Webinar #21: Demystifying science: Building farmer knowledge networks for productive and climate resilient agriculture


Dr. S. Govardhan  Das

August 18, 2015

The development of groundwater-based irrigation since the 1960s helped drought-proof India’s agricultural economy. This is well illustrated if we compare the drought years of 1966-67, when food grain production declined by 19%, to the drought years 1987-88, when the decline was only 2%. The lot of small farmers was tied closely to this development, as more than a third of them depend on wells for irrigation. 

However, this soon led to overexploitation of groundwater resources as shown by depleting water levels in wells. Plunging water tables became a national concern, and even a focus for international efforts. Nowhere was this more true than southern Andhra Pradesh state, where in some parts farmers were known to have committed suicide due to crop failure and dept-traps. 

Between 1995 and 2009, the APWELL and APFAMGS projects intervened from the demand side of the issue. The intervention involved training farmers in monitoring groundwater levels, crop planning, water budgeting and organizing them at the Hydrological Unit level. Thus, farmers could plan water use judiciously. Implemented in 7 drought-prone districts, the projects met with much success, improving groundwater levels and farmers’ incomes. The Farmer Water Schools model that evolved in the implementation process has been replicated the world over. These projects created about 10,000 groundwater experts who were at once farmers, data collectors, water managers, and practitioners of groundwater balance-based farming.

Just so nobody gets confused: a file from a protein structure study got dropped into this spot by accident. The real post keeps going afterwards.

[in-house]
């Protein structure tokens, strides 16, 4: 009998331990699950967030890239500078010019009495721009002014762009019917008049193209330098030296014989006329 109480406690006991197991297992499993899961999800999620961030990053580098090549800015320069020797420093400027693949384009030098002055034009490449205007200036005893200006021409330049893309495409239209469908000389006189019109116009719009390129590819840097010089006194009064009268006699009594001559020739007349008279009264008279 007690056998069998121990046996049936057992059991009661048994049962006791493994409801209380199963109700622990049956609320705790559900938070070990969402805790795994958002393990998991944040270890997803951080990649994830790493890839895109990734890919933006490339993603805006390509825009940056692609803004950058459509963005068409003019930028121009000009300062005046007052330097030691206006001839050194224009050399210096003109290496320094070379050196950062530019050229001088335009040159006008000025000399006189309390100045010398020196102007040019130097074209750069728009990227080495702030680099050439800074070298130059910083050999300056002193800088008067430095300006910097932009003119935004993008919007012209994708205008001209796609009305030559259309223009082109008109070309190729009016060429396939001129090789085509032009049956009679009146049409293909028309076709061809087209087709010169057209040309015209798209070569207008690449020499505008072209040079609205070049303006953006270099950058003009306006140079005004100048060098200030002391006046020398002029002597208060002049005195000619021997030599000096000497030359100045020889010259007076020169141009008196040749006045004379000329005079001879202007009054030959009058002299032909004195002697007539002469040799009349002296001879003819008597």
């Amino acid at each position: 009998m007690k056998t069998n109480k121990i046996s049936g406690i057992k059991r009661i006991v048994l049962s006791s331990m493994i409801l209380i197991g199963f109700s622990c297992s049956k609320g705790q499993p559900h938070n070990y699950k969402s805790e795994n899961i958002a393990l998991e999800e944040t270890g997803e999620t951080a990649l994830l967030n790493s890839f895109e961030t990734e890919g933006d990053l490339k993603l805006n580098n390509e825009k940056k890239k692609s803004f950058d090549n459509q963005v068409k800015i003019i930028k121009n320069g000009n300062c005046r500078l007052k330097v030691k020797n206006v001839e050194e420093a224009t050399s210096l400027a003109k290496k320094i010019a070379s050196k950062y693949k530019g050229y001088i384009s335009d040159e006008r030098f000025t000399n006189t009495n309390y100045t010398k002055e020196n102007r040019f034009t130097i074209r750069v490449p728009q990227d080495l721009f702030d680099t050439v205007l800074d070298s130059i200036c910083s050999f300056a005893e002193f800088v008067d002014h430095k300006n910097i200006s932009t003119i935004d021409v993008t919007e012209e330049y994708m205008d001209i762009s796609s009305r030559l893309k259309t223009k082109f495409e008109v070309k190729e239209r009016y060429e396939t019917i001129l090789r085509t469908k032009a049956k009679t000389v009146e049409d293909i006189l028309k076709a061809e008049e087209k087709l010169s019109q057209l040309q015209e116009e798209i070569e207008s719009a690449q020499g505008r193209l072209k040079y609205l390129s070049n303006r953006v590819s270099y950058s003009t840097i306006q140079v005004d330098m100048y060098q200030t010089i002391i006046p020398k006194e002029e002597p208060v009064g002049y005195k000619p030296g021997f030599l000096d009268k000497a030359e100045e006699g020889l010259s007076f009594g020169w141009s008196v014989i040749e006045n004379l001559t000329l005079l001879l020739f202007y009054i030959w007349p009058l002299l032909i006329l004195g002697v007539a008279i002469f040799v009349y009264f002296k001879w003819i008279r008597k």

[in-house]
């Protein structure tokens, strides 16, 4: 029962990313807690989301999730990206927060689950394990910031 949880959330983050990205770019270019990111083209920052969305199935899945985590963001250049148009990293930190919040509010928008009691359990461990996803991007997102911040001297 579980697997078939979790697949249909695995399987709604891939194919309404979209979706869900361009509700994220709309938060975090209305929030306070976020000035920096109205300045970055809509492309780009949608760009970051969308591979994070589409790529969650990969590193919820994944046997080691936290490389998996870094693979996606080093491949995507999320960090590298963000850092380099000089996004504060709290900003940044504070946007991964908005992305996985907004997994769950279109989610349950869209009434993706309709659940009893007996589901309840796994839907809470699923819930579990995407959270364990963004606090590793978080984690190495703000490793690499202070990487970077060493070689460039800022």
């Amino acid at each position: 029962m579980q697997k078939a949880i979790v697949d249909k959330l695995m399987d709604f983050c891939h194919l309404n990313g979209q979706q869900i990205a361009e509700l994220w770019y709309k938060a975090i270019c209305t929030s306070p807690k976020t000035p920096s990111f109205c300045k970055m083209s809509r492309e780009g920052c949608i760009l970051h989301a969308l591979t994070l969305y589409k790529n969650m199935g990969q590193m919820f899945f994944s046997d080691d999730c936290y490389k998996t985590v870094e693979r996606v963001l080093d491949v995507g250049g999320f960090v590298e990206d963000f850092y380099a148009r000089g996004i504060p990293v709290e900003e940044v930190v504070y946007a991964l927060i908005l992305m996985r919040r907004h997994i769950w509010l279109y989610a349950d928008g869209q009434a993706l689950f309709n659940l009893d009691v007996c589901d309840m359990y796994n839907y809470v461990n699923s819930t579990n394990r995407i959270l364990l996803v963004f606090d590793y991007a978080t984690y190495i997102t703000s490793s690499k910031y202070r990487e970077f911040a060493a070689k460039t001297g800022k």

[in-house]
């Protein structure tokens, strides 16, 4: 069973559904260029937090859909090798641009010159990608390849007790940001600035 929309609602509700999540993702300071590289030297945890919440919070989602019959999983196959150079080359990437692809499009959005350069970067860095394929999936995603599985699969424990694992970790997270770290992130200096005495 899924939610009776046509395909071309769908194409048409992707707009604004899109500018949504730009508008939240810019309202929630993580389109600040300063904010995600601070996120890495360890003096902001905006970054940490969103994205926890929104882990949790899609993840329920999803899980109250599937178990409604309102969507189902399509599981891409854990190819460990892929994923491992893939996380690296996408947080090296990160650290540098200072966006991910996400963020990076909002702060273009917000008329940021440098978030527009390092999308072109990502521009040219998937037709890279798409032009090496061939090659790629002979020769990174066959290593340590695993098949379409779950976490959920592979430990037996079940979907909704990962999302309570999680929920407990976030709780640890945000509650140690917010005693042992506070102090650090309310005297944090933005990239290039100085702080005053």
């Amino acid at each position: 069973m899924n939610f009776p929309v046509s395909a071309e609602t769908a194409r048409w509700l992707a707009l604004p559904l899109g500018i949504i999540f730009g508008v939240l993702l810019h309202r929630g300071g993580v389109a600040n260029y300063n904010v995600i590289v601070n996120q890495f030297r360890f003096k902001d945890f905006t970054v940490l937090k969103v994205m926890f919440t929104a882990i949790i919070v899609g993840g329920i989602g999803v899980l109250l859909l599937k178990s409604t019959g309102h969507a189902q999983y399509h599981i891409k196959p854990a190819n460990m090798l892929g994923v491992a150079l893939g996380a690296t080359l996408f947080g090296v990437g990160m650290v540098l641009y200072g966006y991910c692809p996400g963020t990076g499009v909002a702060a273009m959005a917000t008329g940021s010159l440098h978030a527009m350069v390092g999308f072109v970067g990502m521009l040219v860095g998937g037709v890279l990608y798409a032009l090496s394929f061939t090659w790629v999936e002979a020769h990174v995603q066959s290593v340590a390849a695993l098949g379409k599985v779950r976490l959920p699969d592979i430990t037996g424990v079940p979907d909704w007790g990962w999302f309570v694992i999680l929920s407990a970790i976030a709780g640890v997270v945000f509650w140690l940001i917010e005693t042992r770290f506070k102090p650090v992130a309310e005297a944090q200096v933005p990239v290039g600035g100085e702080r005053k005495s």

Since then, the SPACC project has built upon this learning network, broadening the ambit of the Farmer Field Schools beyond groundwater to climate science. The project trained farmers in measuring temperature, humidity, evaporation, sunshine, wind, soil and biotic conditions, and how to factor them into their farm practices. From just managing and conserving their groundwater resources, the farmers are now contributing towards rehabilitating ecosystems, improving carbon sequestration, increasing farm productivity and raising their incomes. 

Dr. S.V. Govardhan Das (Centre for Hydrological Education-CHE) has been involved in these developments starting 1999 right until now. As a hydro-geologist, he has been at the centre of the efforts to introduce farmers to scientific concepts, helping them collect farm data, and using the results of the intervention in their farm-level decision making. In this webinar he discusses the role of farmers’ knowledge networks; and how farmer groups can be equipped to build agricultural systems that are resilient to climate variability and enable them  to sustain their farm income. 

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August 5, 2015  
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